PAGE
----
The risks of buying gold
Like all asset classes, there are varying degrees of risk involved. That’s no different for gold. The following section explains four of them.
Gold isn’t income-producing
Albert Einstein referred to compound interest as the eighth wonder of the world, further stating that “He who understands it, earns it … he who doesn’t … pays it.” Compound interest is why income-producing investments are popular among long-term investors. Their ability to produce interest on top of price appreciation allows gains to grow faster.
Gold is not an income-producing investment. Unlike traditional equity assets that can produce income, such as stocks, ETFs and mutual funds, or other investments like real estate, bonds and CDs, precious metals and other commodities don’t produce yield. The only return physical gold can produce is when its price rises and you sell it. By owning gold, you’re risking unrealized gains in other asset classes that can produce income and, by extension, offer compound interest.
When equities are performing well during bull markets, precious metals can see their prices stabilize or reverse. That’s because investors are able to enjoy better returns from higher-risk assets such as stocks, ETFs and mutual funds, than they would from gold investments.
For example, in the wake of the 2008 Global Financial Crisis, gold hit its then-all-time-high in August 2011 just as the equity markets proved they were once again in bull territory. The price of gold subsequently fell over 41% before bottoming in December 2015.
For bear markets, the opposite holds true. Investors will flee higher-risk assets in search of the safety gold can provide. However, historically, bull markets last longer and provide larger gains than bear markets’ losses:
- The average bull market lasts 2.6 years, while the average bear market lasts just 9.6 months.
- The average bull market gain is 111%, compared to the average bear market loss of -35%.
Storage and insurance costs
The costs associated with storing and insuring gold can be a detriment to overall potential gains. Since precious metals held in self-directed gold IRAs must, by law, be held at IRS-approved depository facilities, you’ll incur fees charged by the custodian to oversee the storage and insurance of your gold.
Since these fees are charged annually, over the long term they can erode your potential gains. Storage and insurance fees can range from 0.5% to 1% of the value of your precious metals each year. Additionally, annual account maintenance fees can be assessed.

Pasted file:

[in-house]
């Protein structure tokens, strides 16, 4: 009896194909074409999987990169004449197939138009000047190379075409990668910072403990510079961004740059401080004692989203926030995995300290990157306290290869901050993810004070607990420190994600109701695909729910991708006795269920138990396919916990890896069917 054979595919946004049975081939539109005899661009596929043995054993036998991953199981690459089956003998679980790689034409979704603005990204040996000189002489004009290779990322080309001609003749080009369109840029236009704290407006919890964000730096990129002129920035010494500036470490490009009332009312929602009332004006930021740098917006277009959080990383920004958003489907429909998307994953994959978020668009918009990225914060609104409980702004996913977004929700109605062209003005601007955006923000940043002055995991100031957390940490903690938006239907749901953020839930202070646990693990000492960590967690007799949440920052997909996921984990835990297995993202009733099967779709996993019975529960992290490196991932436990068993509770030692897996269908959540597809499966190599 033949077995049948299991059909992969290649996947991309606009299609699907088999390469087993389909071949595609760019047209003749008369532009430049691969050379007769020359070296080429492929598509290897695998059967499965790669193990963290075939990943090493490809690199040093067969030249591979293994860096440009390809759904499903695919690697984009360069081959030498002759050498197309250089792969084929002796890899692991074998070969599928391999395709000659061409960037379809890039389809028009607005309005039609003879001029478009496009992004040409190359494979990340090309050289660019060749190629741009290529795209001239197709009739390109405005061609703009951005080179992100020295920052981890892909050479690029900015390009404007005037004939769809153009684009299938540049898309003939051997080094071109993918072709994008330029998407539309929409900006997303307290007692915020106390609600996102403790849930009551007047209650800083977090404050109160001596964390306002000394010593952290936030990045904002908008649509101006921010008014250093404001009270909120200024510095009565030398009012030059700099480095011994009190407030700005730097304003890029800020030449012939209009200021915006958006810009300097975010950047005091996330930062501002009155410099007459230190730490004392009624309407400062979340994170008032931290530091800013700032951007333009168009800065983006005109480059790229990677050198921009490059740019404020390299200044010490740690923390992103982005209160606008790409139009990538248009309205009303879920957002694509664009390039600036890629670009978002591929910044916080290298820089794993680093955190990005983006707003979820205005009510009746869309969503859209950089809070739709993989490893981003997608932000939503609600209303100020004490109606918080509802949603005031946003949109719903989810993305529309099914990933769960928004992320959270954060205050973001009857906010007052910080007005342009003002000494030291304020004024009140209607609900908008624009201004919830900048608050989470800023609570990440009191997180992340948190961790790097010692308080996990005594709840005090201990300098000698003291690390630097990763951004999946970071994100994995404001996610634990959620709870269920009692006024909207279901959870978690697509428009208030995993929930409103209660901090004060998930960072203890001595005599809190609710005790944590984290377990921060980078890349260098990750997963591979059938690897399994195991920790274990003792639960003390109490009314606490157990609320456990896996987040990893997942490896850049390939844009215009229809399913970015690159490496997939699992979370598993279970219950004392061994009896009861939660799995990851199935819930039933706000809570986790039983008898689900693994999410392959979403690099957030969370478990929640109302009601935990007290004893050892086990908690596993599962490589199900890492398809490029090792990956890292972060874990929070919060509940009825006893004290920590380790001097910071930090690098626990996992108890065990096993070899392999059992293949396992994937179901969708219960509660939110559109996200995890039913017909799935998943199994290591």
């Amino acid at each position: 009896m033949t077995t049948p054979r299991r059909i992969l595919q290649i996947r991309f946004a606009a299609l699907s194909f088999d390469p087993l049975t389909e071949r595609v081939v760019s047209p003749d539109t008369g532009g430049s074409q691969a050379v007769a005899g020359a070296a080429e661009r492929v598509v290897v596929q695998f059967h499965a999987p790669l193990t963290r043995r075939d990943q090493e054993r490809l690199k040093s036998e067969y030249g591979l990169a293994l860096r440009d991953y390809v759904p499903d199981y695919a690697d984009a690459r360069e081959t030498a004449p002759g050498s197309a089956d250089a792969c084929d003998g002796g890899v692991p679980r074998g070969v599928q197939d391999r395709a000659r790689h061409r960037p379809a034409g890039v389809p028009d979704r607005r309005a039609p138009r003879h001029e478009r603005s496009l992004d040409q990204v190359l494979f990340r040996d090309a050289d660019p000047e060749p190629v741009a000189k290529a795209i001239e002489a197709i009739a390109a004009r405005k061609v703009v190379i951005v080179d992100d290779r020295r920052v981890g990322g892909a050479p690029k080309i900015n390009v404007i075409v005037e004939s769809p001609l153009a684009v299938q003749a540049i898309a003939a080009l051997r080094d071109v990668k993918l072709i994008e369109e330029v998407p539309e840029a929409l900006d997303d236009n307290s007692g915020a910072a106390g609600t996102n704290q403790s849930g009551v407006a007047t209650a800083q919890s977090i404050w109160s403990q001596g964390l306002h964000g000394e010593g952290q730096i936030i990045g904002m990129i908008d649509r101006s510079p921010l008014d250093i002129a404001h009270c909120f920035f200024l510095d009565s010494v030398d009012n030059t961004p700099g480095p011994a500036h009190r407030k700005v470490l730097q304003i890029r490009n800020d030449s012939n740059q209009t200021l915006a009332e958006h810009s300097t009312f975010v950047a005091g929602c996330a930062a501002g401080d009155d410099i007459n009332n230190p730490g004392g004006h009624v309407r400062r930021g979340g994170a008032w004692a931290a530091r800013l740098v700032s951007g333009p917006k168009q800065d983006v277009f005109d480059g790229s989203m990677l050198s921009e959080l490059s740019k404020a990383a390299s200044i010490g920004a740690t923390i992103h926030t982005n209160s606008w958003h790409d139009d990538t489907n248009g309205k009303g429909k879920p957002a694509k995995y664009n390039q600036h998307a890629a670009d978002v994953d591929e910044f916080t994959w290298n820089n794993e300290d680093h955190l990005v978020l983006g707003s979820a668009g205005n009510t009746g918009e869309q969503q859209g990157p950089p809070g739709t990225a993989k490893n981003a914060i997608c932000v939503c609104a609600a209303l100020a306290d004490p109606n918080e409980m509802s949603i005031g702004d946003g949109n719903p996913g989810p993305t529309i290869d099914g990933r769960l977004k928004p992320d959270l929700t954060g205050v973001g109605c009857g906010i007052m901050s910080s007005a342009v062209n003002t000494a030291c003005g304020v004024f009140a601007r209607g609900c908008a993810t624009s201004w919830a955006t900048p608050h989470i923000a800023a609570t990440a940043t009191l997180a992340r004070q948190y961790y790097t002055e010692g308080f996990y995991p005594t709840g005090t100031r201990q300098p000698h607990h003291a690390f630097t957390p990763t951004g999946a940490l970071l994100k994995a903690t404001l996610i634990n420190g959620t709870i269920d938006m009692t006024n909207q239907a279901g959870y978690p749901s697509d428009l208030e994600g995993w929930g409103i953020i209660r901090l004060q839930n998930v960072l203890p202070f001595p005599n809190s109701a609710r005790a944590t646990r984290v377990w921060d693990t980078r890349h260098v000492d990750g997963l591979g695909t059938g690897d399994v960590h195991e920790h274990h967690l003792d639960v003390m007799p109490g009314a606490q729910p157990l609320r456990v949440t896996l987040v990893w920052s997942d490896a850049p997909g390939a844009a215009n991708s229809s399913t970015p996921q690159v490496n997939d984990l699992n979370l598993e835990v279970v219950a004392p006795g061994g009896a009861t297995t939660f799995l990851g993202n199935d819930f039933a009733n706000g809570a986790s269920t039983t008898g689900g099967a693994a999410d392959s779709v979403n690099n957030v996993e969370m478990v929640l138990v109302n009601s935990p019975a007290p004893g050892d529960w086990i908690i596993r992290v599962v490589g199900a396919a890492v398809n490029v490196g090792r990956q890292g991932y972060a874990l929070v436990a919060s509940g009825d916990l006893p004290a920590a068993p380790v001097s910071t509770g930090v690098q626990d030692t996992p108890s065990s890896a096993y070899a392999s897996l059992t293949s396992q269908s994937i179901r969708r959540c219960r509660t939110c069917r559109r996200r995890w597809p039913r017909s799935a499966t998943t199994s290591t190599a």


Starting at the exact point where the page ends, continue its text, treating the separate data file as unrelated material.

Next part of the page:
The gold market is typically seen as being more stable compared to other markets. However, it’s not immune to price fluctuations and market volatility of its own. There are numerous factors that can contribute to this, including its inverse relationship to the fiat currency, its limited nature and industrial use.
Gold’s inverse relationship to paper currency, like the U.S. dollar, can impact its prices. When the gold standard was finally abandoned in 1971, it marked the end of its run as the de facto monetary system for the world. From that point forward, gold and the dollar were freed from one another and in doing so, their prices have tended to move in opposite directions since.
Furthermore, gold is a finite resource. A total of 244,000 metric tons have been discovered, including 187,000 produced and 57,000 in underground reserves. When mining stocks are reduced, demand can outstrip supply, driving the price up. But when new gold deposits are discovered and supply is thereby increased, prices can suffer.
Industrial applications for precious metals can also impact the market. Gold is used in the aerospace, automotive, defense, electronic and medical industries. And although technology accounted for just 6.56% of all gold demand in 2022, those uses could be expanding with the advent of newer tech applications. Gold is used in electric vehicles’ circuit boards, solar cells and computer chips.
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Summary of Money's Is It a Good Time to Buy Gold?
Gold is historically a safe and stable investment that can protect you in times of economic and geopolitical uncertainty. Its price holds up well during times of high inflation and high interest rates, and sees increased demand and price appreciation during traditional equity bear markets rather than bull markets. Like all assets, the price of the precious metal and its demand ebb and flow depending on numerous circumstances. If you’ve determined that now is the right time, read our guide on how to invest in gold.